- Arora had made a "personal bet" on SoftBank this summer by pledging to buy nearly half a billion dollars worth of its stock, and he's been a big proponent of investments in India -- possibly to the detriment of struggling Sprint (S +0.8%). SoftBank increased its ownership in Sprint to 83% last month but has said it wouldn't go above 85%.
- Previously: SoftBank up 4.4% on Arora's multimillion-dollar 'personal bet' (Aug. 19 2015)
Tue, Oct. 20, 11:32 AM
- Sprint (S -1.7%) hits a legal setback as it fails in a bid to dismiss a $300M fraud lawsuit filed by New York State over billing for wireless service taxes.
- The state used whistleblower information to charge the company with failing to collect more than $100M in taxes from New York customers, in violation of a 2002 state law imposing those taxes on interstate services.
- Sprint had claimed that law was unconstitutional, but the state's Court of Appeals rejected that contention in a 4-1 decision.
- The state's attorney general is seeking to treble the $100M tax collection in damages and penalties.
Fri, Oct. 16, 5:41 PM
Fri, Oct. 16, 5:07 PM
- The FCC is probing four companies -- AT&T (T +1%), Verizon (VZ +0.1%), CenturyLink (CTL -0.7%) and Frontier Communications (FTR -1.9%) -- over terms they set for business broadband, the dedicated mission-critical lines that make everything from schools to ATMs work.
- That's a $20B market, and competitors including Sprint (NYSE:S), Level 3 (NYSE:LVLT) and Cogent (NASDAQ:CCOI), along with Amazon.com and others, are complaining about unfair lock-ups with large early termination fees.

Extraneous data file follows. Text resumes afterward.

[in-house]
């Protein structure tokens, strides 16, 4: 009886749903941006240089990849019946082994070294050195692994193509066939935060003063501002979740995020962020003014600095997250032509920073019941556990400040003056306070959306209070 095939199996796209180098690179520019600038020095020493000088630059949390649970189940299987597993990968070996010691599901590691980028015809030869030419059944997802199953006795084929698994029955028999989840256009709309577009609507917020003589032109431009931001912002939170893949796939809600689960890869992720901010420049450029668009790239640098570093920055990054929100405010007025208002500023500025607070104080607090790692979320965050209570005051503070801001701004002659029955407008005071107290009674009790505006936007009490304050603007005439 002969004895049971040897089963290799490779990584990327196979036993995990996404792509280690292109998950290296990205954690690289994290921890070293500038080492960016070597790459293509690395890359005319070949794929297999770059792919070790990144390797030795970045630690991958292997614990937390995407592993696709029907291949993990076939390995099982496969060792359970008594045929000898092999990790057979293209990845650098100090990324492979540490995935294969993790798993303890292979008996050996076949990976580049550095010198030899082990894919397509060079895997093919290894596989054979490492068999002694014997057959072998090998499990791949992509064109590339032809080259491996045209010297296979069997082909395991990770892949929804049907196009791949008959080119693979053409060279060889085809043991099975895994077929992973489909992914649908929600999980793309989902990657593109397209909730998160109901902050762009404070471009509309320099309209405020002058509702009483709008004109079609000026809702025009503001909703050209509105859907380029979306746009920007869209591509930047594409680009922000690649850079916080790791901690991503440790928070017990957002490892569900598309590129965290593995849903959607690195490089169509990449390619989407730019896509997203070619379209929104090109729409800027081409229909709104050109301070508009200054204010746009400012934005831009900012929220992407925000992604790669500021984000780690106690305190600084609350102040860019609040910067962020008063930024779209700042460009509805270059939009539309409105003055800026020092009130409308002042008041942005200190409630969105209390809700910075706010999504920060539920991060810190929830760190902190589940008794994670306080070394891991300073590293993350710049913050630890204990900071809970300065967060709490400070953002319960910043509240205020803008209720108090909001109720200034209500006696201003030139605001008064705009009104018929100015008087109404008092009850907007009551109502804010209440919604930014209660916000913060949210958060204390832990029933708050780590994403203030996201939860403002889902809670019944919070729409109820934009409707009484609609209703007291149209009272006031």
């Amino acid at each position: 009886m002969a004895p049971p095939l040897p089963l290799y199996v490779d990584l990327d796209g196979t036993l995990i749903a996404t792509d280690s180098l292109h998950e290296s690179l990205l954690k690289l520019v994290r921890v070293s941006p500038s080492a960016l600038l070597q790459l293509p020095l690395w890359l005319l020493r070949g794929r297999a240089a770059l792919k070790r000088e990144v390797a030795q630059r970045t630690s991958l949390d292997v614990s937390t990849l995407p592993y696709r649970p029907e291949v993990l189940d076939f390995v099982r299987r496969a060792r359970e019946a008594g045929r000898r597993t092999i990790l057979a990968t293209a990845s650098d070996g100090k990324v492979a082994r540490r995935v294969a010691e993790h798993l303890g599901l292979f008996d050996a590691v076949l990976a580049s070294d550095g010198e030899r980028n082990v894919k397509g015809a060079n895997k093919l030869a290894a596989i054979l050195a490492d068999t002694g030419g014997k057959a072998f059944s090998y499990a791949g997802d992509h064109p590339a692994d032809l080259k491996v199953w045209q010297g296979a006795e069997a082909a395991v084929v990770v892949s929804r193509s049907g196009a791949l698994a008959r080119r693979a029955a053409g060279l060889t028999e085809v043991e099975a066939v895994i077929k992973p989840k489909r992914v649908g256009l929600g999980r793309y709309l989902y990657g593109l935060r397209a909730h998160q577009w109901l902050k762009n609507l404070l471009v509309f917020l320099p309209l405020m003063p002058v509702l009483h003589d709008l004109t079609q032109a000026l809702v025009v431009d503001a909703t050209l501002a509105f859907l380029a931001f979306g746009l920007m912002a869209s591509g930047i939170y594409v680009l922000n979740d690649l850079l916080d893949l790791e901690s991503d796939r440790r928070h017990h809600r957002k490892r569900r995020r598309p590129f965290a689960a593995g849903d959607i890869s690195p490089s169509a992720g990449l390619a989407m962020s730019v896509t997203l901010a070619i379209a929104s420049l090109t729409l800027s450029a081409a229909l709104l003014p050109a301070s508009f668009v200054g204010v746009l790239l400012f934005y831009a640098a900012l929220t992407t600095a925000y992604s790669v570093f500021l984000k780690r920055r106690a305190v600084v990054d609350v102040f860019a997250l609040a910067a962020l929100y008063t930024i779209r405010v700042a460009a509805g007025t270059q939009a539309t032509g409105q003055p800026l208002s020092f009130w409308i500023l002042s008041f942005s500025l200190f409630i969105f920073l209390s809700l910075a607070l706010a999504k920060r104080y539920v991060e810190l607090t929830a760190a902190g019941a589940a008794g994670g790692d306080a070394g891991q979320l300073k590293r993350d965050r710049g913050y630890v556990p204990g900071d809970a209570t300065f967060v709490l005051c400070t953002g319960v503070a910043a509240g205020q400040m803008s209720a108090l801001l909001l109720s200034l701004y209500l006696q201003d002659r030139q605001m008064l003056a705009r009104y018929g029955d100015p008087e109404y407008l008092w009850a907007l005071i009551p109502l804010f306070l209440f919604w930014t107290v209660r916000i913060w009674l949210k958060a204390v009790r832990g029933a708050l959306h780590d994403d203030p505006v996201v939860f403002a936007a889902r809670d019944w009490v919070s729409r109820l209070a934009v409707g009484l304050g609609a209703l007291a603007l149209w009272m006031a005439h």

- The FCC has found "potentially unjust and unreasonable practices" that rise to the level of an investigation. It says the four companies it's probing use plans with “a complicated web of all-or-nothing bundling, loyalty and term commitments, complex enforcing penalties” and other provisions, and asked them to respond by Dec. 18.
- In a mailed statement, industry group USTelecom (of which the four companies are members) says the investigation is a "rear-view mirror" approach. “Although the FCC says that it wants to be a data-driven agency, promote facilities-based competition, and incent broadband investment, it just can’t seem to get beyond its telephone-era mindset when it comes to regulating 20th century legacy services," says USTelecom President Walter McCormick.
Fri, Oct. 16, 10:33 AM
- A review of U.S. wireless operators has Nomura making AT&T (T +0.9%) and T-Mobile (TMUS +2.1%) its top picks, with a more subdued outlook on Verizon (VZ, flat) and Sprint (S -1.1%).
- The firm has Buy ratings on T and TMUS, and is Neutral on VZ and S.
- The companies' reactions to a modest growth future vary widely, says Jeffrey Kvaal. Verizon and AT&T are taking two radically different paths into video, while Sprint and T-Mobile go after share gain -- helped by the fact that the incumbents are unlikely to lower their prices.
- DirecTV synergies should more than offset some share loss at AT&T, and the firm faces modest video subscriber erosion, he says. Meanwhile, T-Mobile should be able to maintain share gains and EBITDA expansion with its aggressive approach.
- As for Verizon, "visibility beyond a sideways 2016 is limited," and Sprint continues to face a balance sheet strain though its improving network and pricing models have put it "on the brink of a true revival story."